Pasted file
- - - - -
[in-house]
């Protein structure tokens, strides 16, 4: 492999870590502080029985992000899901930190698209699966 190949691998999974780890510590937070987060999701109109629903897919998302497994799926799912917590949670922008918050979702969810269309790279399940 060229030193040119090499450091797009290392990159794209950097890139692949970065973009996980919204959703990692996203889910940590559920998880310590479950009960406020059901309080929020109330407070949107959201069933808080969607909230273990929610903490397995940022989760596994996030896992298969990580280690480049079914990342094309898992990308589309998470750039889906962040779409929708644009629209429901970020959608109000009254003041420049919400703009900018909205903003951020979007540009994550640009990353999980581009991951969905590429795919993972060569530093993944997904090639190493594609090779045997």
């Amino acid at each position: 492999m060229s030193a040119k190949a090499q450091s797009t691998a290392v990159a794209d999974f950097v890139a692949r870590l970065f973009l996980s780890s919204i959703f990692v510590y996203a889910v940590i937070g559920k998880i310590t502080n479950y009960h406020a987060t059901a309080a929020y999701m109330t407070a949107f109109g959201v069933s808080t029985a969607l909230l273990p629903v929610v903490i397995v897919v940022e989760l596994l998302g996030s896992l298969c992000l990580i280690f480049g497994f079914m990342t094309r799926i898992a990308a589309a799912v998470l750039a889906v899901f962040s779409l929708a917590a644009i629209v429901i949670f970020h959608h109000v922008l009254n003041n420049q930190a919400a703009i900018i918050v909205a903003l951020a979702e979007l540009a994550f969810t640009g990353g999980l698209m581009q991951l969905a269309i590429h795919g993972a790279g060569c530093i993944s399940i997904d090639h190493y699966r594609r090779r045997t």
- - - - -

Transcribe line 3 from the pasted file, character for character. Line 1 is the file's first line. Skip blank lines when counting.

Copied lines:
């Amino acid at each position: 492999m060229s030193a040119k190949a090499q450091s797009t691998a290392v990159a794209d999974f950097v890139a692949r870590l970065f973009l996980s780890s919204i959703f990692v510590y996203a889910v940590i937070g559920k998880i310590t502080n479950y009960h406020a987060t059901a309080a929020y999701m109330t407070a949107f109109g959201v069933s808080t029985a969607l909230l273990p629903v929610v903490i397995v897919v940022e989760l596994l998302g996030s896992l298969c992000l990580i280690f480049g497994f079914m990342t094309r799926i898992a990308a589309a799912v998470l750039a889906v899901f962040s779409l929708a917590a644009i629209v429901i949670f970020h959608h109000v922008l009254n003041n420049q930190a919400a703009i900018i918050v909205a903003l951020a979702e979007l540009a994550f969810t640009g990353g999980l698209m581009q991951l969905a269309i590429h795919g993972a790279g060569c530093i993944s399940i997904d090639h190493y699966r594609r090779r045997t």